Theo Nicolakis ’93: Chief Information Officer


Question he’s most often asked: “Have you abandoned the Red Sox and become a Yankees fan?” Answer: “O ye of little faith.”

As the chief information officer for the Greek Orthodox Archdiocese of America, Theo Nicolakis is responsible for technology and digital communications for the entire Archdiocese. Projects and events have involved U.S. presidents, the Congress and Senate, Ecumenical Patriarch Bartholomew, and the Pope. He’s built strategic partnerships with Facebook and Google, managed global communications for over 500 local communities, and helped lead projects including the first Orthodox Christian Bibles for children, for youth, and for the military.

“Having the ability to marry my love for Christian ministry and evangelism and my passion for technology and media as a career is one of the biggest blessings in my life,” he says. “Just about every day is looking at the multifaceted challenges of ministry and figuring out ways to apply technology solutions to those challenges. Each day is an opportunity to convey the gospel that allows people to ‘breathe Christ’ in all they do.”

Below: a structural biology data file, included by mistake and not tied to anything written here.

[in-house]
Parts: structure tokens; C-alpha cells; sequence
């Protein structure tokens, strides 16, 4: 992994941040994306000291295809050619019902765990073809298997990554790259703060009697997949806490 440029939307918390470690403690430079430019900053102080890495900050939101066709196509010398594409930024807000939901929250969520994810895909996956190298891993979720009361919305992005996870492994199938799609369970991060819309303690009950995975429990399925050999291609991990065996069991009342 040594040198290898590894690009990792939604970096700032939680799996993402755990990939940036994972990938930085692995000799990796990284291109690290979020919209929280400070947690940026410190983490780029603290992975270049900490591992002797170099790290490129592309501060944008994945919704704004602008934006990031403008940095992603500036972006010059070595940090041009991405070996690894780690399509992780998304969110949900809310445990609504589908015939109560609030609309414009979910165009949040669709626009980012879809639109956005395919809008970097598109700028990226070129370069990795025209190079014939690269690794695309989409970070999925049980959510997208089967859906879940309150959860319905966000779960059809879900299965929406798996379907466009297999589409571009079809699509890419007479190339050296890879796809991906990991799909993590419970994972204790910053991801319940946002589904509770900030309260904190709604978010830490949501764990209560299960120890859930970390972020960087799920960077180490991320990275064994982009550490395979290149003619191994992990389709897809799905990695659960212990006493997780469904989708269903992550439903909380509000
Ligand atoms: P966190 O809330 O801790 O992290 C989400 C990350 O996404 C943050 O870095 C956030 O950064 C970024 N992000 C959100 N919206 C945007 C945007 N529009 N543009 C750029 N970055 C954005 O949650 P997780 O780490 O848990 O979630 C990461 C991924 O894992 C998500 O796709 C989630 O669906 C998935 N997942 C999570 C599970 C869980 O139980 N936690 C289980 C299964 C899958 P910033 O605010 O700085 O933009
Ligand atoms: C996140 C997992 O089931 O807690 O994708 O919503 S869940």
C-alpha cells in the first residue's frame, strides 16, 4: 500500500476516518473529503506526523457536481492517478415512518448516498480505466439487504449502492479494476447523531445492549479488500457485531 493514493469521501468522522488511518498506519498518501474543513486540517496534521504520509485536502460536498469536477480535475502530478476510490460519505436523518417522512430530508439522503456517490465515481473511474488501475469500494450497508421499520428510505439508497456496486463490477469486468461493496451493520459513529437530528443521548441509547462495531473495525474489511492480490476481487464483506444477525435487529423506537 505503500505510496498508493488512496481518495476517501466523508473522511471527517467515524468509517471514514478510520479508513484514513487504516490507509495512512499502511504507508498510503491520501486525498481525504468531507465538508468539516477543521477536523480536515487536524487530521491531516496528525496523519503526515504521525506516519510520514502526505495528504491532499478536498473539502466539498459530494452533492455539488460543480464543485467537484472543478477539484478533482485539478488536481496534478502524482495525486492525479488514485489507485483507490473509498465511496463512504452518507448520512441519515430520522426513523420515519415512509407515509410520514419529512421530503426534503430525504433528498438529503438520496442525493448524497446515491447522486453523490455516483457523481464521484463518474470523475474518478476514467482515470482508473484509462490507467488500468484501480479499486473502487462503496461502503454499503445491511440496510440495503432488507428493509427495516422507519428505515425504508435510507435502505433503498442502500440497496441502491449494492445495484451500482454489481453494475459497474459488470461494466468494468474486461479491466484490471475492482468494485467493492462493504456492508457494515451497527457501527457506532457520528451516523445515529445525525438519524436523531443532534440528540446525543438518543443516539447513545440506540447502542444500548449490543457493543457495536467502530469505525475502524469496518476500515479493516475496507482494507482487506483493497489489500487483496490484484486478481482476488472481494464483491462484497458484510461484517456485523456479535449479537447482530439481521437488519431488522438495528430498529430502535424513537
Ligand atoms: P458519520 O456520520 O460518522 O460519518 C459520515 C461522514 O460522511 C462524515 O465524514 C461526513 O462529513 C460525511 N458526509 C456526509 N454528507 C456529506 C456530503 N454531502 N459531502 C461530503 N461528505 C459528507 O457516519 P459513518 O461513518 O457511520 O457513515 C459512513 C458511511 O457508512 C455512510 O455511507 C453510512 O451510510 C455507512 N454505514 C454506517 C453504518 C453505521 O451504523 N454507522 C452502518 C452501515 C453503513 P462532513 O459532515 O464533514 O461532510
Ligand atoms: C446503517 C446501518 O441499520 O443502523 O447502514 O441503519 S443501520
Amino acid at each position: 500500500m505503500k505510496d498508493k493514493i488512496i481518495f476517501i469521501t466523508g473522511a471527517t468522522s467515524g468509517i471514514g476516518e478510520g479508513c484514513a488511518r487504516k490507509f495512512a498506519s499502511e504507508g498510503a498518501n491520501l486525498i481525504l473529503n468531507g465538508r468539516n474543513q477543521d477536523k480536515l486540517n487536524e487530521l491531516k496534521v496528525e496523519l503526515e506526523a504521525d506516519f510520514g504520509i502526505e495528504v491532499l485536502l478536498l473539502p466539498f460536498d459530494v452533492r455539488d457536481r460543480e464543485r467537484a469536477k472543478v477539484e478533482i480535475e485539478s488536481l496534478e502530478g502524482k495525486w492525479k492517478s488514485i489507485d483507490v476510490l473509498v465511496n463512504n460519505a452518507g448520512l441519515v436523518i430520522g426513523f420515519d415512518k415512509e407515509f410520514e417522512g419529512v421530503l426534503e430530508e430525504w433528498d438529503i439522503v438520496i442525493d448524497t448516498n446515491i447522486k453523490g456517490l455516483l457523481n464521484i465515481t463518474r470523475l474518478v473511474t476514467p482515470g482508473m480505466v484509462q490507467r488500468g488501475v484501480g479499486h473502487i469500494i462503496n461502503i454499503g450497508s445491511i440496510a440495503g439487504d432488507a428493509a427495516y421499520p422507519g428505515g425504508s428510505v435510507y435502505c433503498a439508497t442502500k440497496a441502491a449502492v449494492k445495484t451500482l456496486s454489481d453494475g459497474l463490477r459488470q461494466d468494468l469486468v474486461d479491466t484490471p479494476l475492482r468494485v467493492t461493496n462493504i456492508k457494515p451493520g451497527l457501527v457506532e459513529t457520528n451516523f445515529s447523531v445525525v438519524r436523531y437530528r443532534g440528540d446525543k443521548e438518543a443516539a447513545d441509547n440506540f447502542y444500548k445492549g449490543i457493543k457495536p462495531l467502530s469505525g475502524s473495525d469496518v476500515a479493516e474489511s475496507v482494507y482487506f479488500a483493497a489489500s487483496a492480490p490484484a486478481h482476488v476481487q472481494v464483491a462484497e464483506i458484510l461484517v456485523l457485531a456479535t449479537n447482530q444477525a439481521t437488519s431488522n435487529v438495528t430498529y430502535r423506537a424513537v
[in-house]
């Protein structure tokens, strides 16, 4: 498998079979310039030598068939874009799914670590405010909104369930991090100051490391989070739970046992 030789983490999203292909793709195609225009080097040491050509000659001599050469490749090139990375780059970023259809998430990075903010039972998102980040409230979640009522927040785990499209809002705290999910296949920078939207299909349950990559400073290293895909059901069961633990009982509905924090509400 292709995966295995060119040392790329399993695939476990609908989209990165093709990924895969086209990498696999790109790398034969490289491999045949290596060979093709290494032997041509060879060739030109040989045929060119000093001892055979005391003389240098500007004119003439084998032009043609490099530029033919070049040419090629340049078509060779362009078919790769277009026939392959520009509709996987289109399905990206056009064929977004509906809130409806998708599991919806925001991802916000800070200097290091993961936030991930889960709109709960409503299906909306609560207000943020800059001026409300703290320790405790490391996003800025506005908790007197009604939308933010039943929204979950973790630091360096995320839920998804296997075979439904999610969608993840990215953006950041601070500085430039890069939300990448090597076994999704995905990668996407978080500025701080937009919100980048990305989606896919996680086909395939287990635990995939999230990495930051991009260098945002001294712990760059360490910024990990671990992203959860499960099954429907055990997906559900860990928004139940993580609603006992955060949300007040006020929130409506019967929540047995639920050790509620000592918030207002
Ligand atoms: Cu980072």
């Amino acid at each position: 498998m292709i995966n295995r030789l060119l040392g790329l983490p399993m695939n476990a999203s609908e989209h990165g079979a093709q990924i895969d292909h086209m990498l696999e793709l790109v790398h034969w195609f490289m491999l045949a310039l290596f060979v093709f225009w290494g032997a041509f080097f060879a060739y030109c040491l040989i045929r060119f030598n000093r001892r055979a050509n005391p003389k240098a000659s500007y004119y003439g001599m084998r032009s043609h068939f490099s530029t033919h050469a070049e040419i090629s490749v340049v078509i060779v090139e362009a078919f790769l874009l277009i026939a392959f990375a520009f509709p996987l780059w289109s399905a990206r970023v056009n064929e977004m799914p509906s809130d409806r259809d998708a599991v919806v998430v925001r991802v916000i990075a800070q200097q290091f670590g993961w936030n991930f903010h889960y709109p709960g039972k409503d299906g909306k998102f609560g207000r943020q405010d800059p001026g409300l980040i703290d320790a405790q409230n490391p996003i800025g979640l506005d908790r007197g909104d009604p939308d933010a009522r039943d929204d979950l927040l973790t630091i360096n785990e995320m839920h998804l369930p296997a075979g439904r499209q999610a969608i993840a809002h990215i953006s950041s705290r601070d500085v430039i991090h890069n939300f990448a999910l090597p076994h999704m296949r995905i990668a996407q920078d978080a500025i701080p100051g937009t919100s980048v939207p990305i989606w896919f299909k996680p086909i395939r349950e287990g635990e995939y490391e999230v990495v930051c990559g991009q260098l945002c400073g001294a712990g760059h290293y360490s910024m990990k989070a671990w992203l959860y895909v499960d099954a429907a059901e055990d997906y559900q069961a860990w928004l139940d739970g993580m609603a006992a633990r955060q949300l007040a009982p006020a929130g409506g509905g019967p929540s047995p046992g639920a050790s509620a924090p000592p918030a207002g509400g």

Theo’s expansive view extends to his leisure pursuits. An avid home theater buff and audiophile, he also loves comic-book, fantasy, and sci-fi genres—and enjoys weaving themes from these genres into his many lectures and retreats for youth, teens, and parents. He writes audio and home theater articles and reviews for

His heroes? “Hands down: my parents, my wife, and my kids.” Biggest influence on his approach to ministry? Father Andrew Demotses, pastor emeritus of St. Vasilios Greek Orthodox Church in Peabody, Massachusetts. Two of his favorite places, in fact, are churches: Demetrios in Thessaloniki, Greece, and the Church of the Prophet Elias (Elijah) on Mount Athos. His favorite quote (from St. Ignatius of Antioch’s Letter to Polycarp 3) is nearly 2000 years old: “Stand firm, like an anvil being smitten with a hammer. It is the mark of a great athlete to be bruised, yet still conquer.”

When asked about a memorable work moment, he recalls setting up a live webcast of church services for a shut-in “who, when the service came on his screen, embraced me and his priests, wept, and became speechless. Glory be to God in all things.”